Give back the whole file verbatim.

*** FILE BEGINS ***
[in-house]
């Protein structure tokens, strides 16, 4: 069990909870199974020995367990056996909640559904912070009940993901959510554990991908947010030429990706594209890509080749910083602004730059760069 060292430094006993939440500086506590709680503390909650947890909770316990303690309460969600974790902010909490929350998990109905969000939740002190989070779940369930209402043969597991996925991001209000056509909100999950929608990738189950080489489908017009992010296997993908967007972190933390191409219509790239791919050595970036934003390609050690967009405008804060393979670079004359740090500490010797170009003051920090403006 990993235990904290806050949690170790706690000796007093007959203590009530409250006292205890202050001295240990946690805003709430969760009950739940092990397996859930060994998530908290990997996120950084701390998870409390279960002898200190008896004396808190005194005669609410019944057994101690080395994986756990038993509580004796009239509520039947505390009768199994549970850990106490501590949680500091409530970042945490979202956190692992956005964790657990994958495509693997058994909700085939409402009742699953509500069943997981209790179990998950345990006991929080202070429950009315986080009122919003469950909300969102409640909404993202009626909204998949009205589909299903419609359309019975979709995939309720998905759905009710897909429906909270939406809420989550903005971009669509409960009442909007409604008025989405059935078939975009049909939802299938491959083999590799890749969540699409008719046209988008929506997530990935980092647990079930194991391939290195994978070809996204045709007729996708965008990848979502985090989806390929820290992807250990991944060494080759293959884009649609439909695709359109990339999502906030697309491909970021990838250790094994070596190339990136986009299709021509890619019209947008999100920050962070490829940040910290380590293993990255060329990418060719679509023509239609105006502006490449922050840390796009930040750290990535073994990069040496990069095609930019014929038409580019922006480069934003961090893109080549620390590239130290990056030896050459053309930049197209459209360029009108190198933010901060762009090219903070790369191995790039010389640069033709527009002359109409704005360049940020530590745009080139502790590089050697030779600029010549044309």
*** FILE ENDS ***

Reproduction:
[in-house]
């Protein structure tokens, strides 16, 4: 069990909870199974020995367990056996909640559904912070009940993901959510554990991908947010030429990706594209890509080749910083602004730059760069 060292430094006993939440500086506590709680503390909650947890909770316990303690309460969600974790902010909490929350998990109905969000939740002190989070779940369930209402043969597991996925991001209000056509909100999950929608990738189950080489489908017009992010296997993908967007972190933390191409219509790239791919050595970036934003390609050690967009405008804060393979670079004359740090500490010797170009003051920090403006 990993235990904290806050949690170790706690000796007093007959203590009530409250006292205890202050001295240990946690805003709430969760009950739940092990397996859930060994998530908290990997996120950084701390998870409390279960002898200190008896004396808190005194005669609410019944057994101690080395994986756990038993509580004796009239509520039947505390009768199994549970850990106490501590949680500091409530970042945490979202956190692992956005964790657990994958495509693997058994909700085939409402009742699953509500069943997981209790179990998950345990006991929080202070429950009315986080009122919003469950909300969102409640909404993202009626909204998949009205589909299903419609359309019975979709995939309720998905759905009710897909429906909270939406809420989550903005971009669509409960009442909007409604008025989405059935078939975009049909939802299938491959083999590799890749969540699409008719046209988008929506997530990935980092647990079930194991391939290195994978070809996204045709007729996708965008990848979502985090989806390929820290992807250990991944060494080759293959884009649609439909695709359109990339999502906030697309491909970021990838250790094994070596190339990136986009299709021509890619019209947008999100920050962070490829940040910290380590293993990255060329990418060719679509023509239609105006502006490449922050840390796009930040750290990535073994990069040496990069095609930019014929038409580019922006480069934003961090893109080549620390590239130290990056030896050459053309930049197209459209360029009108190198933010901060762009090219903070790369191995790039010389640069033709527009002359109409704005360049940020530590745009080139502790590089050697030779600029010549044309």